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Improving access to digital skills for SMEs

By Platform

The term ‘Industry 4.0’ refers to ‘the intelligent networking of machines and processes for industry with the help of information and communication technology’ (Platform Industrie 4.0). It implies the adoption in the industrial sector of a variety of digital technologies such as 3D printing, the Internet of Things (IoT), and advanced robotics, but also new materials such as bio- or nano-based, and new processes such as data-driven production, cybersecurity, artificial intelligence (AI), and synthetic biology.

Industry 4.0 does not only involve the adoption of new technologies but also the adoption of the right skills, knowhow, and organisational forms to fully exploit those new technologies.

Preparing SMEs for the adoption of the Industry 4.0 paradigm is what the Interreg Europe 4.0 Ready project is about. The project partners are working together on policies and practices aiming at assessing SMEs’ digital maturity skills and skill needs of entrepreneurs, owners, managers and staff at all levels.

Fostering the access to skills – policy improvement in Lithuania

The European Social Fund Agency (ESFA) is the Lithuanian representative in the 4.0 Ready project and the organisation managing programmes under European Social Fund (ESF) in Lithuania on behalf of different Ministries. In the framework of 4.0 Ready ESFA worked more specifically on programmes implemented on behalf of the Ministry of Economy and Innovation of the Republic of Lithuania aiming at improving the skills and competences of SMEs’ employees.

The rules in place within Lithuanian regulation for the funding of training activities (‘Programme Funding Conditions’) were historically quite strict and much more adapted to onsite than online training activities, making the administrative burden for both applicants and ESFA quite heavy. As a consequence, online trainings tended almost not to be applied in ESF supported projects during the period 2007-2014.

At the beginning of the programming period 2014-2020, the rules were still the same. However several elements made the relevant stakeholders aware of the necessity to adapt to new requirements:

  • The need analysis performed with SMEs demonstrated that more flexible approaches to training were required.
  • The analysis also showed that restrictions to remote learning already negatively impacted employees’ ability to adapt to I4.0 changes.
  • The Covid-19 pandemic brought the necessity to modify the existing rules of the funding of trainings in order to be able to implement already granted projects, which were not able to deliver the planned onsite trainings anymore.

The 4.0 Ready project, which had started in August 2019, gave ESFA the opportunity to present and discuss the results of the above analyses and to compare the programmes in Lithuania with relevant good practices from other countries. Especially the practice Itinerarios 4.0 from the Government of Navarra (Spain) and the Training Voucher for Managers and Entrepreneurs from the Regional Government of Tuscany (Italy) were deemed relevant for the policy challenges in Lithuania.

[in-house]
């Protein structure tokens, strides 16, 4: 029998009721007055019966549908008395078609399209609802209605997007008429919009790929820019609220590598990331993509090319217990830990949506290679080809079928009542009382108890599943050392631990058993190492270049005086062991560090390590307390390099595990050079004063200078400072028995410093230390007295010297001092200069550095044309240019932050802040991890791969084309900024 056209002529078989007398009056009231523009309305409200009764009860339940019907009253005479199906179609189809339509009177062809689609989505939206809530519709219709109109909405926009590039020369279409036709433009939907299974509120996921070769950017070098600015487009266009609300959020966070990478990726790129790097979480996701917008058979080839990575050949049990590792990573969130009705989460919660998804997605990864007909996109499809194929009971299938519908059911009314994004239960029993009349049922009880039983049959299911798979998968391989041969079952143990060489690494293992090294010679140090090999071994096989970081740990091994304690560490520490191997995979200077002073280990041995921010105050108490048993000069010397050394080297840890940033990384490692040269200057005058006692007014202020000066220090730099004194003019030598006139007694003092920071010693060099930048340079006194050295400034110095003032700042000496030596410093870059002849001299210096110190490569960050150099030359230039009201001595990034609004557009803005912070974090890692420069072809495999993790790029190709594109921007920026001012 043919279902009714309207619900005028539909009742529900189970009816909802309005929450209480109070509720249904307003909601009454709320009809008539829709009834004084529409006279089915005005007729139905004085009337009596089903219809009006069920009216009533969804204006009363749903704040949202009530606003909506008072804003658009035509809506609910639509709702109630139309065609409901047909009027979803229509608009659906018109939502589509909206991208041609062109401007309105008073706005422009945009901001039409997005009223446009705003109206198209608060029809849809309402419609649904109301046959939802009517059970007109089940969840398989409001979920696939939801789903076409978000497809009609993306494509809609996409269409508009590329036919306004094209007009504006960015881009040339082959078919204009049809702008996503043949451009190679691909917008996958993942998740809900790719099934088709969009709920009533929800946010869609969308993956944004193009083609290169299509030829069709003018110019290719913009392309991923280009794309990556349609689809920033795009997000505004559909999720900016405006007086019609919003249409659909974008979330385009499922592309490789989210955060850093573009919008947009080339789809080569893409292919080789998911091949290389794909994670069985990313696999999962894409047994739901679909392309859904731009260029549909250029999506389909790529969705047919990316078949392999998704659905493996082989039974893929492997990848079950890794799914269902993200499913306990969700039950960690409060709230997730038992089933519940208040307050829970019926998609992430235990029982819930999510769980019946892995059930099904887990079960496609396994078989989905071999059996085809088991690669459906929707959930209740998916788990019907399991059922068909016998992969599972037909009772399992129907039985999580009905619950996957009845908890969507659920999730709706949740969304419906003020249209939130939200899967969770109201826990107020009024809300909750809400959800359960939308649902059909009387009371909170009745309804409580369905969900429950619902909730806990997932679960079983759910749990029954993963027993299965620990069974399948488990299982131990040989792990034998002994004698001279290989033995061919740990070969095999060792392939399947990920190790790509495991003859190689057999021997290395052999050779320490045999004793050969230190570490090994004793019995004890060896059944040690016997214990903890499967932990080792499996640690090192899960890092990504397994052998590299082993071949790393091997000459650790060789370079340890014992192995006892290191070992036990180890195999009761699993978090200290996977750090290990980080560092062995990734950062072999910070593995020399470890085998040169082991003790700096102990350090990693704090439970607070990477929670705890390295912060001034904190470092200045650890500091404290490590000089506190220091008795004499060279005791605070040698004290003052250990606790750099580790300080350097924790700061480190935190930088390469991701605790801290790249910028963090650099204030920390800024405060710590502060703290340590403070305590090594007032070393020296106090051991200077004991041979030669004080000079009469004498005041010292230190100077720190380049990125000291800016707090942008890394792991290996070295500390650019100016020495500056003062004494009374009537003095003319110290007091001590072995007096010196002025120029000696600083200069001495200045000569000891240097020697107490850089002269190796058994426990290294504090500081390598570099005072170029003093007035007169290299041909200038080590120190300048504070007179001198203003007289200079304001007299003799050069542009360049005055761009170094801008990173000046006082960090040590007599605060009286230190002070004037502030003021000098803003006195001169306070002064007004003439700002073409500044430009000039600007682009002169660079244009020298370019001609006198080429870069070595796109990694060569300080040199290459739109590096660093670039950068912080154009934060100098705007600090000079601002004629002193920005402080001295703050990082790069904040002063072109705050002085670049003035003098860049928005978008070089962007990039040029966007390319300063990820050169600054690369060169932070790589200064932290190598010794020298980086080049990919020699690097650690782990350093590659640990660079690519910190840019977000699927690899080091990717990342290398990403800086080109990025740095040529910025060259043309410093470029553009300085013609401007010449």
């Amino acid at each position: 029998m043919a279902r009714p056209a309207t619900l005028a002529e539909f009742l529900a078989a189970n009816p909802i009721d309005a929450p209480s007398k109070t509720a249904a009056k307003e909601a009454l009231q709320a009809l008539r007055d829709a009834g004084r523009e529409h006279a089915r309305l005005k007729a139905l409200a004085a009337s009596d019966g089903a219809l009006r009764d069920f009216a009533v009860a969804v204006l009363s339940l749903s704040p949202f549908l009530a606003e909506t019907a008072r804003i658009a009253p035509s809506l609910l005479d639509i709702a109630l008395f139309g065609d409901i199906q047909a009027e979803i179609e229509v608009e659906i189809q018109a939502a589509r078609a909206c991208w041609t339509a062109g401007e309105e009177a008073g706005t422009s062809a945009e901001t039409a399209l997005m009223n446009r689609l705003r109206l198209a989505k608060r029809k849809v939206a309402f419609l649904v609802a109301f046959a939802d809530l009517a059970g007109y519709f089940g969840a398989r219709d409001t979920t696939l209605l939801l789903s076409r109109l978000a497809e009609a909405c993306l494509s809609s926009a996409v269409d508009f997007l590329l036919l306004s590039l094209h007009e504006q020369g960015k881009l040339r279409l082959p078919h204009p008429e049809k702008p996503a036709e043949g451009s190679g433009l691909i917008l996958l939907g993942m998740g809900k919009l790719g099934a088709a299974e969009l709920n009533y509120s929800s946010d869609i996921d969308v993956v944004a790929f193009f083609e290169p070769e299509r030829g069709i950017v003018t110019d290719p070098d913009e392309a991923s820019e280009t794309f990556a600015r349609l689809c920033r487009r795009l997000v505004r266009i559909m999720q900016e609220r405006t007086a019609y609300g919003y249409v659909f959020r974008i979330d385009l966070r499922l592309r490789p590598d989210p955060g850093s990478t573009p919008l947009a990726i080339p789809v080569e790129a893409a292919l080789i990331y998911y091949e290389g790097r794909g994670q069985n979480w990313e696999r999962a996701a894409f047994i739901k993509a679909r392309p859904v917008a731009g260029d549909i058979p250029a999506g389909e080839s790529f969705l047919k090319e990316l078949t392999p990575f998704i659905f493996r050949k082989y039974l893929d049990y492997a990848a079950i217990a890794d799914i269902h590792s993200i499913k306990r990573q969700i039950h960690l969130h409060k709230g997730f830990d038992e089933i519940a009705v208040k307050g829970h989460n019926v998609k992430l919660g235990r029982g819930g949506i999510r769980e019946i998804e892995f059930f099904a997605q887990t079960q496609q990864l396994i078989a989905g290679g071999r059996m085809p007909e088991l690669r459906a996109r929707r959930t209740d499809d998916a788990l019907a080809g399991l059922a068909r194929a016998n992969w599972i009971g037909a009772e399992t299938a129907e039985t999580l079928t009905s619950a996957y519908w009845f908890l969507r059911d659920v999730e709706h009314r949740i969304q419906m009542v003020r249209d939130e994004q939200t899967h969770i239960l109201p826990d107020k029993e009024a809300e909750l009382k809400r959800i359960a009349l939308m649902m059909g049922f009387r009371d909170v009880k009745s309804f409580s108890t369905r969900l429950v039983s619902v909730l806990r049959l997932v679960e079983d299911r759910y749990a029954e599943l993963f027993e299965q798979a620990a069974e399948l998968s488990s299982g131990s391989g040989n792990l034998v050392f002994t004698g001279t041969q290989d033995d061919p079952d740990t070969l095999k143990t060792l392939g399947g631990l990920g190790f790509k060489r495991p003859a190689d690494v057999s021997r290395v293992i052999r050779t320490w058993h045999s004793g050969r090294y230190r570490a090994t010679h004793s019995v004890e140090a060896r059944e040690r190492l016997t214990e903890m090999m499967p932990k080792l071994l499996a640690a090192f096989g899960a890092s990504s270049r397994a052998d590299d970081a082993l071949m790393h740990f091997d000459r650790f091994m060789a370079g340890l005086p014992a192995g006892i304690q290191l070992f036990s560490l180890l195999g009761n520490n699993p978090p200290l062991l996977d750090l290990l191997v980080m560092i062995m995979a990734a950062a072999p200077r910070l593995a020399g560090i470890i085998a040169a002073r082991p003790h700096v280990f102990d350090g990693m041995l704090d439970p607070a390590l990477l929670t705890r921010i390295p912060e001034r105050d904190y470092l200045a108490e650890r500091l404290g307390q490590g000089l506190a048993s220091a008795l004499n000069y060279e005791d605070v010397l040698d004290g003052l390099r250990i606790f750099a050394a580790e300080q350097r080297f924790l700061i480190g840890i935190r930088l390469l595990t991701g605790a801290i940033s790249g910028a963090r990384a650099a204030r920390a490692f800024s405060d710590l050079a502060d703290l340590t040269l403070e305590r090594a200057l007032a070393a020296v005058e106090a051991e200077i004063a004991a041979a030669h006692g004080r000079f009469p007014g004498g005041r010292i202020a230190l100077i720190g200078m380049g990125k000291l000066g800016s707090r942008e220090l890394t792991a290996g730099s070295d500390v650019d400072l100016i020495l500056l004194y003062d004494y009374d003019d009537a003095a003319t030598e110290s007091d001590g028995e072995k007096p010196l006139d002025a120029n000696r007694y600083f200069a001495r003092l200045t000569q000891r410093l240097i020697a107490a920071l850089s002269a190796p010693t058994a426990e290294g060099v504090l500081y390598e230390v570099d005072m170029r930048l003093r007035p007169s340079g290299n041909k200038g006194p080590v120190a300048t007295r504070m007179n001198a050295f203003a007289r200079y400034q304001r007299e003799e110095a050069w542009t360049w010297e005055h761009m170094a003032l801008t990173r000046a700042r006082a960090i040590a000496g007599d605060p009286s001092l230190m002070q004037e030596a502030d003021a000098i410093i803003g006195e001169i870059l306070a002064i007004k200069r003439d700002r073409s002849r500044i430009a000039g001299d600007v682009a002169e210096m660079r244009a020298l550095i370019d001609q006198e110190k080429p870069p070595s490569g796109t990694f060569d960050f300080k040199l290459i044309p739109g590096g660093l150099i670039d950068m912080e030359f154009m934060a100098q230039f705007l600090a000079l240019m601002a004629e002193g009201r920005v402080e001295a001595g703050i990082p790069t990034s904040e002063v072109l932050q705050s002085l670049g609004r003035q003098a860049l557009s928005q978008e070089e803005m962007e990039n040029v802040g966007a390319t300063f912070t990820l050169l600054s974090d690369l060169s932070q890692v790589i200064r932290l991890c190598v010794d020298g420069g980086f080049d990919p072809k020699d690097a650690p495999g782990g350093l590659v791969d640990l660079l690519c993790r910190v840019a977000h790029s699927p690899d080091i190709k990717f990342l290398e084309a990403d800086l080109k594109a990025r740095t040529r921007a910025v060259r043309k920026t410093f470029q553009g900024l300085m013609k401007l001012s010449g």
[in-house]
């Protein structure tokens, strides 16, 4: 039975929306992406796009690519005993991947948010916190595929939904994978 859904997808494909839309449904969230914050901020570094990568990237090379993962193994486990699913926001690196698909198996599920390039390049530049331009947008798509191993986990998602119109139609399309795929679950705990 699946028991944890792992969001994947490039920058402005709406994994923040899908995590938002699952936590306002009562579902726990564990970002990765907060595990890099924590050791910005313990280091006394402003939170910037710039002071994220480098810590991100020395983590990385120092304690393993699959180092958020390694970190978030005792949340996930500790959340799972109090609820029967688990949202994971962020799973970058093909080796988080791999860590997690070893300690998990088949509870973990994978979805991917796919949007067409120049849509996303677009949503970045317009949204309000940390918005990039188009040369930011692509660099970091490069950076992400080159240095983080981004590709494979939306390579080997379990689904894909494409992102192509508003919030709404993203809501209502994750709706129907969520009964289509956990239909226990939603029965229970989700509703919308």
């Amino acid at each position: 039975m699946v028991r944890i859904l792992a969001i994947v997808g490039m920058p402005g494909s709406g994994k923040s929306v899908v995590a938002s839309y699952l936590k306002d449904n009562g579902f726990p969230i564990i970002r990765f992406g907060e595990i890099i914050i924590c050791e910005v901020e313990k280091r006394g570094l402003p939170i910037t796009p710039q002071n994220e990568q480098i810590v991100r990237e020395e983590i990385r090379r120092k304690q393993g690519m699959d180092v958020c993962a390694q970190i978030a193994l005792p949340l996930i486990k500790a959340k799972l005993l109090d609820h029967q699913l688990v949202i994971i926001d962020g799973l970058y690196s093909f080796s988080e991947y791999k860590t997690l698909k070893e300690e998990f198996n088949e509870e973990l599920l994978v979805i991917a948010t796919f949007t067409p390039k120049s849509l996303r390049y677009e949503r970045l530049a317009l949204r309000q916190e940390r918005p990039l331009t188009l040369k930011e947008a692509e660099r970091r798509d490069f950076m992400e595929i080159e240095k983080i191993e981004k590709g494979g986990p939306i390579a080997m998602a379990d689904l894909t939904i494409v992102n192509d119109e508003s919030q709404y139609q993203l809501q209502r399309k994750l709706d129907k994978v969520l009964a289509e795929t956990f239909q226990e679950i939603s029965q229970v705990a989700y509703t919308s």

A comparison enabled to identify that the ‘Programme Funding Conditions’ for online training activities were more flexible in those programmes, without a noticeable loss in quality in terms of skills development compared to onsite trainings.

A group of national stakeholders bringing together the Ministry of Economy and Innovation, the Lithuanian industrialist association, Invest in Lithuania, Vilnius Chamber of Commerce, Industry and Crafts worked on the adaptation of the practices identified within the 4.0 Ready consortium to the existing Lithuanian policy instruments. The new ‘Programme Funding Conditions’ for online training activities were presented to the Ministry of Economy and Innovation, leading to an agreement at the end of December 2020. The main changes were:

  • The necessity to combine remote learning with onsite learning was dismissed.
  • A complex monitoring and criteria for assessing employees' progress in online trainings were fully abolished.
  • A new monitoring system was introduced, enabling ESFA to follow-up easily on the training activities funded.

The proposed modifications were accepted by the Ministry of Economy and Innovation in January 2021. Those modifications have a direct impact on ongoing projects and new measures were prepared for a call launched recently in October 2021.

It is expected that the new rules will enable to decrease the overall costs for training by fostering the use of remote learning methods and provide companies with the opportunity to get more people trained, as employees will be able to learn new subjects and acquire new competencies outside usual working hours.

Lessons learned – Interreg Europe as policy accelerator

While it is too early yet to assess the impact of the policy improvement for supporting online training activities in SMEs in the field of Industry 4.0, the example of ESFA illustrates well how bringing together the right organisations in a interregional project can lead to fast and significant policy changes.

As mentioned by Agnė Naruševičiūtė and Miglė Aleksonytė, representing ESFA in the 4.0 Ready project, “besides the rules for the eligibility of online training activities, the policy changes realised implied also a change in the culture within the managing authorities in their way to fund and monitor training activities”. This was made possible within a limited amount of time thanks to the input of the project partners and the commitment of the Lithuanian stakeholders.

This is what interregional policy learning is about.

Photo credits: Rawpixel on envato elements.
Industry 4.0
Digital uptake
Good practice